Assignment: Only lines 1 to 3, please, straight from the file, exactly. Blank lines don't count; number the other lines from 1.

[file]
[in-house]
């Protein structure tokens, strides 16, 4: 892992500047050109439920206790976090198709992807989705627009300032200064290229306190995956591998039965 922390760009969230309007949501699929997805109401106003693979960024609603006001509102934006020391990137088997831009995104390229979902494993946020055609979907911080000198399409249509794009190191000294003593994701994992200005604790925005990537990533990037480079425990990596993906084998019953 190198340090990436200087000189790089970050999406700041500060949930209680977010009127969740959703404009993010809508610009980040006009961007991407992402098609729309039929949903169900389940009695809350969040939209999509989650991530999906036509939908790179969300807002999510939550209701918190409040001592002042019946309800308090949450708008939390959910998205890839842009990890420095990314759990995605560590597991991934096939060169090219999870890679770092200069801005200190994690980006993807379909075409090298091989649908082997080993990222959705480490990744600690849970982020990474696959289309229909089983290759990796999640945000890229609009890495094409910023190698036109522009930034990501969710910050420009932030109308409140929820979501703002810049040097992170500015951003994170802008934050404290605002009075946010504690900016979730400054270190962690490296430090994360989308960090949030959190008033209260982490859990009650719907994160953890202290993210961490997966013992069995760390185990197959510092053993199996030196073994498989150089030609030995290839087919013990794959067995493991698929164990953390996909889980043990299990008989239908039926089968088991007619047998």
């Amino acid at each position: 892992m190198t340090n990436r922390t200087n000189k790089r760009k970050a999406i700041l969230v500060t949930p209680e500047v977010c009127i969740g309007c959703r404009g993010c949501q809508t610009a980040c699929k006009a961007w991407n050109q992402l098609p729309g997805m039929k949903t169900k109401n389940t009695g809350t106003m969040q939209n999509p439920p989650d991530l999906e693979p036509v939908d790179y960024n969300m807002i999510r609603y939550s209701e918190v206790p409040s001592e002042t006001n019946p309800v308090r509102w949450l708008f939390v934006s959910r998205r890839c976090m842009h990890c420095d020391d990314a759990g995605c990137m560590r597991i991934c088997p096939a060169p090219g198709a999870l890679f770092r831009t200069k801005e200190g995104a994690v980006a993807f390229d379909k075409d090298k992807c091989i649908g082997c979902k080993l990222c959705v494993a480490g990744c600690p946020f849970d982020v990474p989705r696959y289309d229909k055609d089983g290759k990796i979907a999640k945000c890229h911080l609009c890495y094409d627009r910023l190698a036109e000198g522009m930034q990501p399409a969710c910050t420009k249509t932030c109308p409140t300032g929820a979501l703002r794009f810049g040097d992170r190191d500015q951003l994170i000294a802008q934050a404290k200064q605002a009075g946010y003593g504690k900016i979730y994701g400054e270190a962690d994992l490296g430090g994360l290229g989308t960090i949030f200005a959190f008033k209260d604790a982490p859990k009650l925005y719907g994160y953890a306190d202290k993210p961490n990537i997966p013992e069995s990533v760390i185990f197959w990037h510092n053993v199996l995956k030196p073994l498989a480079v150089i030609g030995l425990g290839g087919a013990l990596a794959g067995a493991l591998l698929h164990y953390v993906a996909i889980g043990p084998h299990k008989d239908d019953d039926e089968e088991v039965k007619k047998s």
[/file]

[in-house]
């Protein structure tokens, strides 16, 4: 892992500047050109439920206790976090198709992807989705627009300032200064290229306190995956591998039965 922390760009969230309007949501699929997805109401106003693979960024609603006001509102934006020391990137088997831009995104390229979902494993946020055609979907911080000198399409249509794009190191000294003593994701994992200005604790925005990537990533990037480079425990990596993906084998019953 190198340090990436200087000189790089970050999406700041500060949930209680977010009127969740959703404009993010809508610009980040006009961007991407992402098609729309039929949903169900389940009695809350969040939209999509989650991530999906036509939908790179969300807002999510939550209701918190409040001592002042019946309800308090949450708008939390959910998205890839842009990890420095990314759990995605560590597991991934096939060169090219999870890679770092200069801005200190994690980006993807379909075409090298091989649908082997080993990222959705480490990744600690849970982020990474696959289309229909089983290759990796999640945000890229609009890495094409910023190698036109522009930034990501969710910050420009932030109308409140929820979501703002810049040097992170500015951003994170802008934050404290605002009075946010504690900016979730400054270190962690490296430090994360989308960090949030959190008033209260982490859990009650719907994160953890202290993210961490997966013992069995760390185990197959510092053993199996030196073994498989150089030609030995290839087919013990794959067995493991698929164990953390996909889980043990299990008989239908039926089968088991007619047998």
């Amino acid at each position: 892992m190198t340090n990436r922390t200087n000189k790089r760009k970050a999406i700041l969230v500060t949930p209680e500047v977010c009127i969740g309007c959703r404009g993010c949501q809508t610009a980040c699929k006009a961007w991407n050109q992402l098609p729309g997805m039929k949903t169900k109401n389940t009695g809350t106003m969040q939209n999509p439920p989650d991530l999906e693979p036509v939908d790179y960024n969300m807002i999510r609603y939550s209701e918190v206790p409040s001592e002042t006001n019946p309800v308090r509102w949450l708008f939390v934006s959910r998205r890839c976090m842009h990890c420095d020391d990314a759990g995605c990137m560590r597991i991934c088997p096939a060169p090219g198709a999870l890679f770092r831009t200069k801005e200190g995104a994690v980006a993807f390229d379909k075409d090298k992807c091989i649908g082997c979902k080993l990222c959705v494993a480490g990744c600690p946020f849970d982020v990474p989705r696959y289309d229909k055609d089983g290759k990796i979907a999640k945000c890229h911080l609009c890495y094409d627009r910023l190698a036109e000198g522009m930034q990501p399409a969710c910050t420009k249509t932030c109308p409140t300032g929820a979501l703002r794009f810049g040097d992170r190191d500015q951003l994170i000294a802008q934050a404290k200064q605002a009075g946010y003593g504690k900016i979730y994701g400054e270190a962690d994992l490296g430090g994360l290229g989308t960090i949030f200005a959190f008033k209260d604790a982490p859990k009650l925005y719907g994160y953890a306190d202290k993210p961490n990537i997966p013992e069995s990533v760390i185990f197959w990037h510092n053993v199996l995956k030196p073994l498989a480079v150089i030609g030995l425990g290839g087919a013990l990596a794959g067995a493991l591998l698929h164990y953390v993906a996909i889980g043990p084998h299990k008989d239908d019953d039926e089968e088991v039965k007619k047998s």